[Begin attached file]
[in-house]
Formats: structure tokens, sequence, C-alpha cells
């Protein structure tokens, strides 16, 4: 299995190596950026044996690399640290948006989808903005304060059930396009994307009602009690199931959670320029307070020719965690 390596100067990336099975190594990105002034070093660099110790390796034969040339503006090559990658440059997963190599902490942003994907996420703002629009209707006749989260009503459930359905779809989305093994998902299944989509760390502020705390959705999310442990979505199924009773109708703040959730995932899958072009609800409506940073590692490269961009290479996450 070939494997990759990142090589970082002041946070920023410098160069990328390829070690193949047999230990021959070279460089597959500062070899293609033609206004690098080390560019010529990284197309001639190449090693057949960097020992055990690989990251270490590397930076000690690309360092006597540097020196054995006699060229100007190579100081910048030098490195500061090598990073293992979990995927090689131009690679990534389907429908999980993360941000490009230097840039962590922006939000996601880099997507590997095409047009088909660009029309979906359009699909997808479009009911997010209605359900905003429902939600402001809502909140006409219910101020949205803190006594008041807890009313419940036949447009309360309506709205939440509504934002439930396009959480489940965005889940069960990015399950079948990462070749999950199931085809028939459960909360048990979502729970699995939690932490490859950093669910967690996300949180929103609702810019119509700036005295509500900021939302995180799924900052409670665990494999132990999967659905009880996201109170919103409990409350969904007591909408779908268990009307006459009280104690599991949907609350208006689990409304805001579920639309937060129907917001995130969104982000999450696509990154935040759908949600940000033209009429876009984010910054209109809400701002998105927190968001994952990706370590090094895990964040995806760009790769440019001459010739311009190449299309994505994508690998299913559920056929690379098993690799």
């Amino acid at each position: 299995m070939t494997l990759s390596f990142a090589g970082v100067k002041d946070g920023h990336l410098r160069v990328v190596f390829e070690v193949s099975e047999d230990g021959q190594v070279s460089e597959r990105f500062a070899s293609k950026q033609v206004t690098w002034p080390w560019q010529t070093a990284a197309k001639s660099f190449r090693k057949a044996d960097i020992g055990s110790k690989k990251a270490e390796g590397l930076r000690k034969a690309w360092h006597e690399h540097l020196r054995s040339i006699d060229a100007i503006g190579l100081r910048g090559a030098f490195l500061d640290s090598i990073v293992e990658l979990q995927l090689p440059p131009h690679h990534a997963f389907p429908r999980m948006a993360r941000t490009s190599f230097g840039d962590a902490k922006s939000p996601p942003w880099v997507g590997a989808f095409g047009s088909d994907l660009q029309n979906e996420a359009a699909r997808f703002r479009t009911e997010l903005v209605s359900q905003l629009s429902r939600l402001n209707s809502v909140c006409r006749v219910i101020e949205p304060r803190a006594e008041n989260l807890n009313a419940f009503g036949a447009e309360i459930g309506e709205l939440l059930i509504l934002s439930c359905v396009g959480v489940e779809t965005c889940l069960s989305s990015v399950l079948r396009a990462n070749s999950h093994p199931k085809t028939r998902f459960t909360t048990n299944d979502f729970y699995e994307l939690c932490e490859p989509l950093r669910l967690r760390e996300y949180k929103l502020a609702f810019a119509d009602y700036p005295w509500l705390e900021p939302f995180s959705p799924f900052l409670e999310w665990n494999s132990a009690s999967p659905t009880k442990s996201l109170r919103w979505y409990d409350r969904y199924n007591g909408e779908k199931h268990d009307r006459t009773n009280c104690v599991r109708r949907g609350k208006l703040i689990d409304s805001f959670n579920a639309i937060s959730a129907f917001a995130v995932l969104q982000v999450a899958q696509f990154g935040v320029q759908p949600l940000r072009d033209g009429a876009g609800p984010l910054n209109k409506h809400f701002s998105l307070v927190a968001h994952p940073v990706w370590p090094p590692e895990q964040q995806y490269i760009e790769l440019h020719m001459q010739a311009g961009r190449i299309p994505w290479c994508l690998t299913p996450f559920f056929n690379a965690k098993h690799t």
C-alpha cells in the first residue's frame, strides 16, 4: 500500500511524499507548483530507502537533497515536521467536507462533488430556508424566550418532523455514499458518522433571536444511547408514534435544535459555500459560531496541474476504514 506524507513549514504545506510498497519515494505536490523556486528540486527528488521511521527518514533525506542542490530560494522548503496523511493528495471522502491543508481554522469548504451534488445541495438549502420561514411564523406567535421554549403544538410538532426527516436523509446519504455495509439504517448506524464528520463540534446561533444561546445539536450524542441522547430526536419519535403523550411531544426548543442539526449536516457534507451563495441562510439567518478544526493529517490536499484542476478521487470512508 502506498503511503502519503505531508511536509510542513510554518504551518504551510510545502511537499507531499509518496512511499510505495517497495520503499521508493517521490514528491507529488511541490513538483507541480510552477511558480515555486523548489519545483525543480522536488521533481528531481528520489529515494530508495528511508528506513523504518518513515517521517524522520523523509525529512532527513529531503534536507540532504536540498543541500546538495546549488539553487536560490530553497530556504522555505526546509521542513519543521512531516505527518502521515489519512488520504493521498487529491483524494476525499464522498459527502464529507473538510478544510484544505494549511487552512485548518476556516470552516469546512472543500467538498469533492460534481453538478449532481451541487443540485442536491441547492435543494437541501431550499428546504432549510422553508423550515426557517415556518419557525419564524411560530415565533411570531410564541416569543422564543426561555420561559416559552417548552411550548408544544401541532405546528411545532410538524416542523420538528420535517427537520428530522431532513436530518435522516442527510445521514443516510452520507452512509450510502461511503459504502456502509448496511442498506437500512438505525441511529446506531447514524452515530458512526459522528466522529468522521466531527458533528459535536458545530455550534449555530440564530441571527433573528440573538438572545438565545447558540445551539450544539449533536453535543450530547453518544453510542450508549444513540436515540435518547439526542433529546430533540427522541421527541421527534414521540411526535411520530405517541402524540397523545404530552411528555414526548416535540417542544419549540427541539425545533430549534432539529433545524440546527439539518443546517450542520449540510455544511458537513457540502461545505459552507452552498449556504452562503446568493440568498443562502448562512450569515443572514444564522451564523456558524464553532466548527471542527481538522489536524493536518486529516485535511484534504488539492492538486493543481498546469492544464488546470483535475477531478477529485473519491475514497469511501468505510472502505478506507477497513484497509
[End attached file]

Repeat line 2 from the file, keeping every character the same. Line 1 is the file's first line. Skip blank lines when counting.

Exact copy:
Formats: structure tokens, sequence, C-alpha cells